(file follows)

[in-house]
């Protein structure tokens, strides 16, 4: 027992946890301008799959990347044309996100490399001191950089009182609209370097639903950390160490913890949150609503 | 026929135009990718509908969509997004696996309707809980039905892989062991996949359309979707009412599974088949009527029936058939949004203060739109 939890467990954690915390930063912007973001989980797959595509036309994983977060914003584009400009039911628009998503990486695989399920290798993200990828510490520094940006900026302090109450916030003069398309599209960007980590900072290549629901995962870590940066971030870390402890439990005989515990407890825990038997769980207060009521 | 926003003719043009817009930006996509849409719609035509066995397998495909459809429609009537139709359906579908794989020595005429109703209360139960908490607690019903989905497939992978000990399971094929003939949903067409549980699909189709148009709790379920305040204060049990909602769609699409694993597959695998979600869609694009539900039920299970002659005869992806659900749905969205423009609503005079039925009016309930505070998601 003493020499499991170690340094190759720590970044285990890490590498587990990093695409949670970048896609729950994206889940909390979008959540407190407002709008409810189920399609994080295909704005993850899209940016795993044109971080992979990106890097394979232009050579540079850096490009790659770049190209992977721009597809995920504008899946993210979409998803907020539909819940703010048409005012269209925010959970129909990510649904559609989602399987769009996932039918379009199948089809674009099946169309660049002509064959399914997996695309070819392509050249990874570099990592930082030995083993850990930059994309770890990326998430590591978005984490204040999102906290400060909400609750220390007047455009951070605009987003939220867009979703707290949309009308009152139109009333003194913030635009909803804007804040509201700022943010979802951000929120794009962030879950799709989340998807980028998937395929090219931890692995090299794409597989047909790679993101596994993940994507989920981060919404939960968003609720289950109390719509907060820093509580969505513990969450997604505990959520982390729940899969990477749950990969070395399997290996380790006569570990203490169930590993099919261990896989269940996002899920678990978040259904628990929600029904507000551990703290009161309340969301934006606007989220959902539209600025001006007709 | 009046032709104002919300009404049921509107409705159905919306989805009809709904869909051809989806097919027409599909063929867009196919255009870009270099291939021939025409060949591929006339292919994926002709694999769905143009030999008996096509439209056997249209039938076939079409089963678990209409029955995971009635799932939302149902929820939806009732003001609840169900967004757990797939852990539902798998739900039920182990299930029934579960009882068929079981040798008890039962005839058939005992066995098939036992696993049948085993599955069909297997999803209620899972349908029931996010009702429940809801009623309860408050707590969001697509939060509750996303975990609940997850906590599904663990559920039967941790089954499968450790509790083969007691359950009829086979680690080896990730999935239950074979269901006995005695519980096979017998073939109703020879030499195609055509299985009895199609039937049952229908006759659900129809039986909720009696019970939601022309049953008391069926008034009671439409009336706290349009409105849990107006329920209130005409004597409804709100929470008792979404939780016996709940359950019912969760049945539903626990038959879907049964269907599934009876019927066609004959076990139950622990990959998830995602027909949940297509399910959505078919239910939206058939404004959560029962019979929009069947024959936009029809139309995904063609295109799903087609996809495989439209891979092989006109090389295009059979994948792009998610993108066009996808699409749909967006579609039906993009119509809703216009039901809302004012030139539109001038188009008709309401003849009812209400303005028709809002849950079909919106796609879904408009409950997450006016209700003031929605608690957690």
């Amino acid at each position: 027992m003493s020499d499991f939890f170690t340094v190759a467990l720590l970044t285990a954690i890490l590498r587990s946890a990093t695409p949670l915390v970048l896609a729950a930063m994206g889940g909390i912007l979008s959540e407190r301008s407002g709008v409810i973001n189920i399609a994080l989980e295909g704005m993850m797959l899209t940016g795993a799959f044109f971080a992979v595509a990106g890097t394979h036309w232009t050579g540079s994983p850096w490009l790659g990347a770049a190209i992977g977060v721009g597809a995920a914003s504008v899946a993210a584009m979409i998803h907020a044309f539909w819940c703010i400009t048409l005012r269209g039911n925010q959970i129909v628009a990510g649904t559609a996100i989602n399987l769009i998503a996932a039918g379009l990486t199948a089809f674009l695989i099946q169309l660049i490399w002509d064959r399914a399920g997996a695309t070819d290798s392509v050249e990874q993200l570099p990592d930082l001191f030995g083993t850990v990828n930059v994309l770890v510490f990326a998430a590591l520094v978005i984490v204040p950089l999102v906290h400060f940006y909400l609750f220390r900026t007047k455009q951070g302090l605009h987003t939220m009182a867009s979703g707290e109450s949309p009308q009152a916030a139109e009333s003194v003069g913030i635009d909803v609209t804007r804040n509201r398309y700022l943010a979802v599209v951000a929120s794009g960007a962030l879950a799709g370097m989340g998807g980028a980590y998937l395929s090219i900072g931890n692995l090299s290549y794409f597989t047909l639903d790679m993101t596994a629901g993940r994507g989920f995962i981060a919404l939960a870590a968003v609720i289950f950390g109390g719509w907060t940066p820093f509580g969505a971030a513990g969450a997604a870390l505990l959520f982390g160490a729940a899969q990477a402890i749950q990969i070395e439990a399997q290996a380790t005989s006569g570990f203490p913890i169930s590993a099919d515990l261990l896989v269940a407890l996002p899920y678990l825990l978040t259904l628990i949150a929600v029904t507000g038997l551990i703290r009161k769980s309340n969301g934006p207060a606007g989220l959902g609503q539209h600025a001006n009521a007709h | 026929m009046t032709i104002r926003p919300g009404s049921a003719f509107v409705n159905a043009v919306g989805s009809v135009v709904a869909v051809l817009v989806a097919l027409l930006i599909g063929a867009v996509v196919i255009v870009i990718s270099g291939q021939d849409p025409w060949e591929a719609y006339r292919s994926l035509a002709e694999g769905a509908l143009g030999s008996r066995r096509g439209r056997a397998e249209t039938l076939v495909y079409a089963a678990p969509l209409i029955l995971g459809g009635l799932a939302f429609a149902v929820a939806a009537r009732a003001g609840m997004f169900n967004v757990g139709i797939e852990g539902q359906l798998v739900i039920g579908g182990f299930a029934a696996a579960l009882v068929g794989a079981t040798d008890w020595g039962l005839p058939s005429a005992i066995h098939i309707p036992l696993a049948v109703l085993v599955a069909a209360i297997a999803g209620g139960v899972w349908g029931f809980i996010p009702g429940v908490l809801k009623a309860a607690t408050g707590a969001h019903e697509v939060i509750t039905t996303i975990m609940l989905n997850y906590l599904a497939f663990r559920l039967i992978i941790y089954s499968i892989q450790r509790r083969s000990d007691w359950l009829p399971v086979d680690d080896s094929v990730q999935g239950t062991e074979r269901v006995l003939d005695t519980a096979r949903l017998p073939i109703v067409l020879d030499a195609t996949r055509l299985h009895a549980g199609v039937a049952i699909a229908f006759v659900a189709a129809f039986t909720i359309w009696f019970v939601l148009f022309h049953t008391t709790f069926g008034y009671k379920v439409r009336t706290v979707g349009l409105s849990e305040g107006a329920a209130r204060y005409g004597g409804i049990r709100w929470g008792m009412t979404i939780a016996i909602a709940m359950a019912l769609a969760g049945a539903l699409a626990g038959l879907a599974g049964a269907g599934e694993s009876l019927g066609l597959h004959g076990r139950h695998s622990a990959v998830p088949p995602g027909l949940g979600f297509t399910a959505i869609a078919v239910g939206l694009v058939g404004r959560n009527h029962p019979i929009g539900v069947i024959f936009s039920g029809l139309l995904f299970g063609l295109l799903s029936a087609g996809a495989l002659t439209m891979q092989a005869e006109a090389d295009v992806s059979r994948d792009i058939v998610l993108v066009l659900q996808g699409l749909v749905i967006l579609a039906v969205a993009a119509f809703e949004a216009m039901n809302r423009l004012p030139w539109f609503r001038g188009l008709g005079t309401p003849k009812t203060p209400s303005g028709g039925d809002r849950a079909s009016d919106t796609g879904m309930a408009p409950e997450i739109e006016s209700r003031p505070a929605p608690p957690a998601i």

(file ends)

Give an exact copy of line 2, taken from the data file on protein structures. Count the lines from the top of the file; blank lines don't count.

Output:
């Protein structure tokens, strides 16, 4: 027992946890301008799959990347044309996100490399001191950089009182609209370097639903950390160490913890949150609503 | 026929135009990718509908969509997004696996309707809980039905892989062991996949359309979707009412599974088949009527029936058939949004203060739109 939890467990954690915390930063912007973001989980797959595509036309994983977060914003584009400009039911628009998503990486695989399920290798993200990828510490520094940006900026302090109450916030003069398309599209960007980590900072290549629901995962870590940066971030870390402890439990005989515990407890825990038997769980207060009521 | 926003003719043009817009930006996509849409719609035509066995397998495909459809429609009537139709359906579908794989020595005429109703209360139960908490607690019903989905497939992978000990399971094929003939949903067409549980699909189709148009709790379920305040204060049990909602769609699409694993597959695998979600869609694009539900039920299970002659005869992806659900749905969205423009609503005079039925009016309930505070998601 003493020499499991170690340094190759720590970044285990890490590498587990990093695409949670970048896609729950994206889940909390979008959540407190407002709008409810189920399609994080295909704005993850899209940016795993044109971080992979990106890097394979232009050579540079850096490009790659770049190209992977721009597809995920504008899946993210979409998803907020539909819940703010048409005012269209925010959970129909990510649904559609989602399987769009996932039918379009199948089809674009099946169309660049002509064959399914997996695309070819392509050249990874570099990592930082030995083993850990930059994309770890990326998430590591978005984490204040999102906290400060909400609750220390007047455009951070605009987003939220867009979703707290949309009308009152139109009333003194913030635009909803804007804040509201700022943010979802951000929120794009962030879950799709989340998807980028998937395929090219931890692995090299794409597989047909790679993101596994993940994507989920981060919404939960968003609720289950109390719509907060820093509580969505513990969450997604505990959520982390729940899969990477749950990969070395399997290996380790006569570990203490169930590993099919261990896989269940996002899920678990978040259904628990929600029904507000551990703290009161309340969301934006606007989220959902539209600025001006007709 | 009046032709104002919300009404049921509107409705159905919306989805009809709904869909051809989806097919027409599909063929867009196919255009870009270099291939021939025409060949591929006339292919994926002709694999769905143009030999008996096509439209056997249209039938076939079409089963678990209409029955995971009635799932939302149902929820939806009732003001609840169900967004757990797939852990539902798998739900039920182990299930029934579960009882068929079981040798008890039962005839058939005992066995098939036992696993049948085993599955069909297997999803209620899972349908029931996010009702429940809801009623309860408050707590969001697509939060509750996303975990609940997850906590599904663990559920039967941790089954499968450790509790083969007691359950009829086979680690080896990730999935239950074979269901006995005695519980096979017998073939109703020879030499195609055509299985009895199609039937049952229908006759659900129809039986909720009696019970939601022309049953008391069926008034009671439409009336706290349009409105849990107006329920209130005409004597409804709100929470008792979404939780016996709940359950019912969760049945539903626990038959879907049964269907599934009876019927066609004959076990139950622990990959998830995602027909949940297509399910959505078919239910939206058939404004959560029962019979929009069947024959936009029809139309995904063609295109799903087609996809495989439209891979092989006109090389295009059979994948792009998610993108066009996808699409749909967006579609039906993009119509809703216009039901809302004012030139539109001038188009008709309401003849009812209400303005028709809002849950079909919106796609879904408009409950997450006016209700003031929605608690957690």